August 5, 2022

Faculty Spotlight: Dr. Roxana Toma

Interview by Matthew Berge, graduate student, Social and Public Policy 

Photo of interviewer, Matthew Berge and of interviewee, Dr. Roxana Toma

Roxana Toma is associate professor of social and public policy in the School for Graduate Studies at SUNY Empire State College. Toma has a B.S. in economics, a Ph.D. in public administration and takes an interdisciplinary approach to examining corruption and social capital models of attitude and value formation. Her doctoral research on corruption earned her the Graduate School Dissertation Award at North Carolina State University (2009). She is also the 2015 recipient of the Susan H. Turben Award for Excellence in Scholarship at SUNY Empire State College.  Toma has been published in multiple journals, including
Sociology Compass, Military Psychology, International Journal of Social Science & Human Behavior Study, and The International Encyclopedia of Statistical Science. She is the co-editor/co-author of Confronting Corruption in Business: Trusted Leadership, Civic Engagement (Routledge, 2016). Her work continues to focus on corruption, and she is looking to expand it to include students and faculty research collaborators from Europe and the Middle East. 

This interview has been edited for length and clarity. 

1. How long have you been at SUNY Empire, and what made you choose this college? 

Toma: I joined SUNY Empire 12 years ago, in July 2010. I chose SUNY Empire over other options for several reasons. First, I wished to focus on graduate students specifically, and other schools did not afford me this opportunity. Further, the position allowed me to teach my area of expertise, quantitative research methods and policy analysis. Geography was another factor, as my only sibling lives in the northeast, and it is easier to take trips back home to Europe from the eastern seaboard. Politics also played a role, as I wished to be in a state that closely reflects my political views. Most importantly, I wanted to serve students at a public institution where I knew I could make a difference, especially at an institution like SUNY Empire, which primarily serves non-traditional college students. 

2. What has been your most rewarding and/or memorable experience? 

Toma: There are too many to choose just one because my most memorable experiences are about my students, not myself. It is most rewarding when students thank me for challenging them to do their best work, and it genuinely touches me when these students express how impactful my courses and guidance bettered their academic experience. Some of my most memorable experiences involve writing letters of recommendation for former students. Using my social capital to help them excel in their careers is most rewarding for me.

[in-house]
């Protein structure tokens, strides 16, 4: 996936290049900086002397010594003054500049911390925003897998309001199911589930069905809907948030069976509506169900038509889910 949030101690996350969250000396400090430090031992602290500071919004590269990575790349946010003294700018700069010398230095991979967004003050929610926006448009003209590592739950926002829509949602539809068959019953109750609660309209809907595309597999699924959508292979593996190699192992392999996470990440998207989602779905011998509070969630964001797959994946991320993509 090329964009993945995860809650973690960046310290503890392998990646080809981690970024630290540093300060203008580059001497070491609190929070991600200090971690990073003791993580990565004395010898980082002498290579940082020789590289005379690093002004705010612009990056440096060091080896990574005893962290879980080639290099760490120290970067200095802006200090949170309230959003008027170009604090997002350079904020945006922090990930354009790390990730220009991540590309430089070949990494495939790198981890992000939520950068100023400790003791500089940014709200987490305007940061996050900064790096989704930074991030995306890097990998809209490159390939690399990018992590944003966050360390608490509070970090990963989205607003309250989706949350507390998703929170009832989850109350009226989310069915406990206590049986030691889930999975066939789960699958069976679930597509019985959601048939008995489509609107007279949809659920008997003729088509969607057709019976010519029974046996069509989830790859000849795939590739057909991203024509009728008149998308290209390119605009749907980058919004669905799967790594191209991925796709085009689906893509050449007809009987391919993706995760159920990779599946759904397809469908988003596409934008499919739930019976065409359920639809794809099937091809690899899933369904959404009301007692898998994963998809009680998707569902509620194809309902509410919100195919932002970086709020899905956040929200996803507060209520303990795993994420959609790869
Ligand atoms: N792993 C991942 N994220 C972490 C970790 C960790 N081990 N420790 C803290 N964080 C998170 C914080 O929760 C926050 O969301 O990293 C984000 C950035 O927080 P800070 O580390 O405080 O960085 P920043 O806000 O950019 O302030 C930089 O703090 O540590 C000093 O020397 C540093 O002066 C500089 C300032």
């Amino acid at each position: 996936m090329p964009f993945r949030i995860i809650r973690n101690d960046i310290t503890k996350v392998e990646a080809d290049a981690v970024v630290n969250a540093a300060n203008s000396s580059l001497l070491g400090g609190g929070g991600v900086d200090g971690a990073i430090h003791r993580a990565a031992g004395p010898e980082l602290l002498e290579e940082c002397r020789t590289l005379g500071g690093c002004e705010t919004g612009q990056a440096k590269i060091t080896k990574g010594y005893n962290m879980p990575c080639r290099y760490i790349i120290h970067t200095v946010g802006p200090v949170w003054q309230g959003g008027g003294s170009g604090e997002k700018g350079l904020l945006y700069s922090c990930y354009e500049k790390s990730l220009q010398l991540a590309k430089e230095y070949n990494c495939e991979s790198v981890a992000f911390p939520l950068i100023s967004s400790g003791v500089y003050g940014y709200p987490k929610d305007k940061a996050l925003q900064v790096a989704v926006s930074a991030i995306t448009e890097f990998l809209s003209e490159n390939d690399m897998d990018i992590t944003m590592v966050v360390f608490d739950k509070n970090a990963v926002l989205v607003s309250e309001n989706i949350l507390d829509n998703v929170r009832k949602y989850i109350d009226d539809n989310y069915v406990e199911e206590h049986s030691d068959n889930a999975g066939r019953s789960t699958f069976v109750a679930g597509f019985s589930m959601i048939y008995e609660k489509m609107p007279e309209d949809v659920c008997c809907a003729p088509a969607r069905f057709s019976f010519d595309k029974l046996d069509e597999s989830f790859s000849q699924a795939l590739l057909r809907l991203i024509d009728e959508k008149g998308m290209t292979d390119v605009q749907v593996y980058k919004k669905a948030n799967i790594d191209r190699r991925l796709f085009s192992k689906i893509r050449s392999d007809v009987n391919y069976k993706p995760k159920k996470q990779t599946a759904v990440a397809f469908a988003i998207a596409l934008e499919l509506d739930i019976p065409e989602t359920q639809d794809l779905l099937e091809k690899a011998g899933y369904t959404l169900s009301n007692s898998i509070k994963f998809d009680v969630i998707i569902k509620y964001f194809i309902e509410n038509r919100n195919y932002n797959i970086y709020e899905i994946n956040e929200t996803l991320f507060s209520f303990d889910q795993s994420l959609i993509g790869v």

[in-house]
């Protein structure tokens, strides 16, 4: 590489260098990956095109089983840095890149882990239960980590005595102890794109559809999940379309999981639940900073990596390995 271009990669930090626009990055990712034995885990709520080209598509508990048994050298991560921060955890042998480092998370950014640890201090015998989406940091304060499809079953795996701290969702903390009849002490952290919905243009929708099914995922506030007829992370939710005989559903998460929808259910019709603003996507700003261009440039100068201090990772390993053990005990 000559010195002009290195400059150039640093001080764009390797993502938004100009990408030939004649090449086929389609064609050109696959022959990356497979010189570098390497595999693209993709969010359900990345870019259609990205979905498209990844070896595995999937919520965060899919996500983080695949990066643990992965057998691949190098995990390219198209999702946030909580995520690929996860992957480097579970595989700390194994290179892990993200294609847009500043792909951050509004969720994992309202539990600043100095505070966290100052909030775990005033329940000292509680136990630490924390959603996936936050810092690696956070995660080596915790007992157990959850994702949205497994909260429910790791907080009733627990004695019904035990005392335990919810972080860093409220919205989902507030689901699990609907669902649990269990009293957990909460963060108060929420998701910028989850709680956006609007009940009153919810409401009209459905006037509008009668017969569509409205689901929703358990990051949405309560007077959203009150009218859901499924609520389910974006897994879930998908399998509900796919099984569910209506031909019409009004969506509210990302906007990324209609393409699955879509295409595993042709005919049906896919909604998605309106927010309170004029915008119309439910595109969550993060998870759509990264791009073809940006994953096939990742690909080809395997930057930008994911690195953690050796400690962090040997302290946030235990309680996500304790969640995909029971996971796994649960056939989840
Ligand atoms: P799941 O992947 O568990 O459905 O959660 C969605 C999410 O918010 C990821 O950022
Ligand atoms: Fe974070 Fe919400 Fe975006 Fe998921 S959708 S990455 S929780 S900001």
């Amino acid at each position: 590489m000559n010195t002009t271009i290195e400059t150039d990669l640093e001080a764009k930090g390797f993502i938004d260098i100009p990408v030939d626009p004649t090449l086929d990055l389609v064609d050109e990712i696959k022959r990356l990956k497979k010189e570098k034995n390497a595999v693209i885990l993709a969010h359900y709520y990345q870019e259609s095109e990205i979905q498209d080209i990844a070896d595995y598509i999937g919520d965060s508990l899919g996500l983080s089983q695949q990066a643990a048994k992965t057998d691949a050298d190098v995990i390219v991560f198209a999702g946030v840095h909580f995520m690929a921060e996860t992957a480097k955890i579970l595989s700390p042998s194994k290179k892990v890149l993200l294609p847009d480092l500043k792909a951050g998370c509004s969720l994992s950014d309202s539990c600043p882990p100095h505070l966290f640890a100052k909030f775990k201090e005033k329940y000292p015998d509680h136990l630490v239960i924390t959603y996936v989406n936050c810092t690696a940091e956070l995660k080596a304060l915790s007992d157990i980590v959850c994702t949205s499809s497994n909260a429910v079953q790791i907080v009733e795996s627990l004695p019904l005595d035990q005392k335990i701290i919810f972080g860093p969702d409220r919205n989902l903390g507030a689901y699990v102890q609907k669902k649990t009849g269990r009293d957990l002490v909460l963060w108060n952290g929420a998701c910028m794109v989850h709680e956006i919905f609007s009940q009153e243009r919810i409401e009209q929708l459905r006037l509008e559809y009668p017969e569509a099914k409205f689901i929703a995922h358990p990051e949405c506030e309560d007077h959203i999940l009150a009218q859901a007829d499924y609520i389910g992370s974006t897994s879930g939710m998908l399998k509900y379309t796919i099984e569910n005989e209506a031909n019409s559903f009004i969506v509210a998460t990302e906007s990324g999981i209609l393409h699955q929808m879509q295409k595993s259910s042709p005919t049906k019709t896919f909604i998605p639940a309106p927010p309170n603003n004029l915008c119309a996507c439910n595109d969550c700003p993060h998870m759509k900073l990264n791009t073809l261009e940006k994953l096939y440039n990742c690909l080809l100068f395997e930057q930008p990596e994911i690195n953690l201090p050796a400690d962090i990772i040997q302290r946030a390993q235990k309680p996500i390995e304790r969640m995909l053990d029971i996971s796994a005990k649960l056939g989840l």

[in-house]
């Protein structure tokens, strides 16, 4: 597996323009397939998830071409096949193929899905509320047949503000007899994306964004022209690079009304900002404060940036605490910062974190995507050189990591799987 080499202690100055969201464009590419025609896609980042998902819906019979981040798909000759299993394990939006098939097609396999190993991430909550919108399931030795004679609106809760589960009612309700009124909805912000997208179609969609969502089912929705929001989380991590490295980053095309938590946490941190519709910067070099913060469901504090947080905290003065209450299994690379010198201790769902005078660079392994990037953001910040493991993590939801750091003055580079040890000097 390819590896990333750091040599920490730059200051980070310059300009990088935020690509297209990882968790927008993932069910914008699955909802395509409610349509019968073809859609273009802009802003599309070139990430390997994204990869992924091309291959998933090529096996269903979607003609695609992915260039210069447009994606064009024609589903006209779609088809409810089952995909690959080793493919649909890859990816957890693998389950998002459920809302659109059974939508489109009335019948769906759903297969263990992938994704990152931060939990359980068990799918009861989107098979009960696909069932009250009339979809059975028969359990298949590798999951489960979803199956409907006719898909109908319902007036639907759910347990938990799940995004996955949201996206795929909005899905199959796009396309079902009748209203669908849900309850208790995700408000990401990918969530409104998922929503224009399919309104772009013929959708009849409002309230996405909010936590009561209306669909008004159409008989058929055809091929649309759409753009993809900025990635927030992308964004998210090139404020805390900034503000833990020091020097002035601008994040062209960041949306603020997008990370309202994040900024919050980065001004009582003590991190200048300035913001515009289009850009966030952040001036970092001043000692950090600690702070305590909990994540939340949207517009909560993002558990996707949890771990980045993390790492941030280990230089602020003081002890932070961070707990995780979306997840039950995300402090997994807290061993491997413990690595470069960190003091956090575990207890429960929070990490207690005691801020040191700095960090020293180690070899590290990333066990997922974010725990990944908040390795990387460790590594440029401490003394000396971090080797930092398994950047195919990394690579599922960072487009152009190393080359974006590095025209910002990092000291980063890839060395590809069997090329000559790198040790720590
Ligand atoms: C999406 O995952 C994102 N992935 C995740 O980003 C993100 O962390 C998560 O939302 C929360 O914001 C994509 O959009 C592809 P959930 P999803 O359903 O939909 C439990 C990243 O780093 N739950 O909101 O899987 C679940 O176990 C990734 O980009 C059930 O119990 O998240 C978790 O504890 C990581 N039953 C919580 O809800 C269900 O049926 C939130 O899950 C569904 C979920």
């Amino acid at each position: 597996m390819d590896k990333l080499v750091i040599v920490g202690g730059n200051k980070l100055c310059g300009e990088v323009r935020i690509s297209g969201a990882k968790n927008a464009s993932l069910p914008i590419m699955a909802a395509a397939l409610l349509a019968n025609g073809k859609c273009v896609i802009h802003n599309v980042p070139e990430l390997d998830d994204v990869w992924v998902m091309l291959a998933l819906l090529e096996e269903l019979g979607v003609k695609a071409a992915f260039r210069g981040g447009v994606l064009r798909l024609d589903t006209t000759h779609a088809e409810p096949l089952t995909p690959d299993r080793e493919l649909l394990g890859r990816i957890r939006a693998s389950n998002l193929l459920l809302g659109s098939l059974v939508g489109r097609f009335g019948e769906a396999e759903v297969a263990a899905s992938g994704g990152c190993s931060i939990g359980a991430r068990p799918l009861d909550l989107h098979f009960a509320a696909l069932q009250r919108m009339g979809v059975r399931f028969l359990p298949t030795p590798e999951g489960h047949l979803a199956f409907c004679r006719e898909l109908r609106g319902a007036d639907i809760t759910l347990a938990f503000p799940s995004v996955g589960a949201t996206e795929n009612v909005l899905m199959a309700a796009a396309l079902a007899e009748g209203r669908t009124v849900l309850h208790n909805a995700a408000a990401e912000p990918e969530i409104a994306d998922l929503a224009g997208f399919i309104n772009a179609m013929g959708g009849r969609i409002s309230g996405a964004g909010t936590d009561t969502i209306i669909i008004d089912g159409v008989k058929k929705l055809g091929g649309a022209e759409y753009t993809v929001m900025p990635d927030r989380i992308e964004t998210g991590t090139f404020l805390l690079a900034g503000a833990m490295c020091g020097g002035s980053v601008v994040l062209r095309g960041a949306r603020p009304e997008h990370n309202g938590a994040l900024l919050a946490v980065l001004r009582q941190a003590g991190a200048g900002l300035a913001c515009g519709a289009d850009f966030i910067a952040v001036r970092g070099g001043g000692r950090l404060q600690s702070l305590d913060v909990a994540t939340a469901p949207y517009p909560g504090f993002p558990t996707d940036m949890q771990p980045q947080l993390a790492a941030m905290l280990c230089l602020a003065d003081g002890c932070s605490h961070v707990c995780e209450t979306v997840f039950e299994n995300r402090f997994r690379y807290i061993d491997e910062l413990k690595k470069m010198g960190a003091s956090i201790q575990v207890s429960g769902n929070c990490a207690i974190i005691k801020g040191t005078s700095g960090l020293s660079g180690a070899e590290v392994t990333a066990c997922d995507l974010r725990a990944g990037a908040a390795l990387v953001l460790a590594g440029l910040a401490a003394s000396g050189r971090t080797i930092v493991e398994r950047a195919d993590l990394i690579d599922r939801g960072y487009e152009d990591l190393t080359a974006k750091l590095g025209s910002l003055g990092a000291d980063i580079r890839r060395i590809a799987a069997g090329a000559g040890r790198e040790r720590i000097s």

3. What are your hobbies/interests outside of teaching? 

Toma: I keep myself busy volunteering in my free time. During the COVID-19 pandemic, I served with the FEMA Medical Reserve Corps, where I delivered food three times each week. The gratitude shown by the people I had delivered food to will always stick with me. I also volunteer at soup kitchens. Helping feed the destitute and volunteering gives me some of my most lasting experiences. 

I also love to travel and explore unfamiliar places. I have visited Japan twice and cannot wait to return because I feel like there is still so much more to see! Someday I wish to visit India, but currently, I am planning a trip to Egypt to watch the sunrise at the pyramids of Giza, which is on my bucket list. 

Walking by the water, especially the ocean, is most rejuvenating. I get the same rejuvenating feeling when cooking, and I love to cook for other people, like my fellow volunteers at the soup kitchen and FEMA Medical Reserve Corps.

4. Is there a fun or interesting fact you can share about yourself? 

Toma: I am fascinated with Greek culture and recently discovered I have Greek roots from my father, which may explain my interest. I also have a deep passion for the intersection of theology, philosophy, and ethics. Sometimes, I wish I could have written a dissertation on this subject, as these subjects were deeply rooted in my foundational education in Romania. 

5. If you could give one piece of advice to new students, what would it be? 

Toma: Resilience pays off. Students should look for ways, like self-care, to increase their resilience, as this is what is needed most—this is what I often hear from students at graduation, especially during the COVID-19 pandemic.  

6. What do you look forward to most this fall as we move into a new school year?

Toma: I look forward to engaging in more sustained research (because of a reduced courseload) in the 2022-2023 academic year. My current research focuses on increasing student online engagement, especially in the post-COVID era, embracing the new normal. The study will focus on how to build online college communities, and to grow social capital for students and professors alike. This research will benefit the SUNY Empire community, especially the students, by learning what does and does not work in the new age of online learning. 

7. Which class do you prefer teaching, research methods or policy analysis?  

Toma: Aw man, this is a tough one! I love teaching both courses because they are my courses. However, I find that most students inherently see the benefits of research methods but do not see the value of policy analysis until they take this class. Ultimately, I prefer policy analysis because I can show students the importance of policy analyses in policymaking. I get to ensure that policy students see the benefits of policy analysis and walk away with essential skills like how to conduct a cost benefit analysis. 



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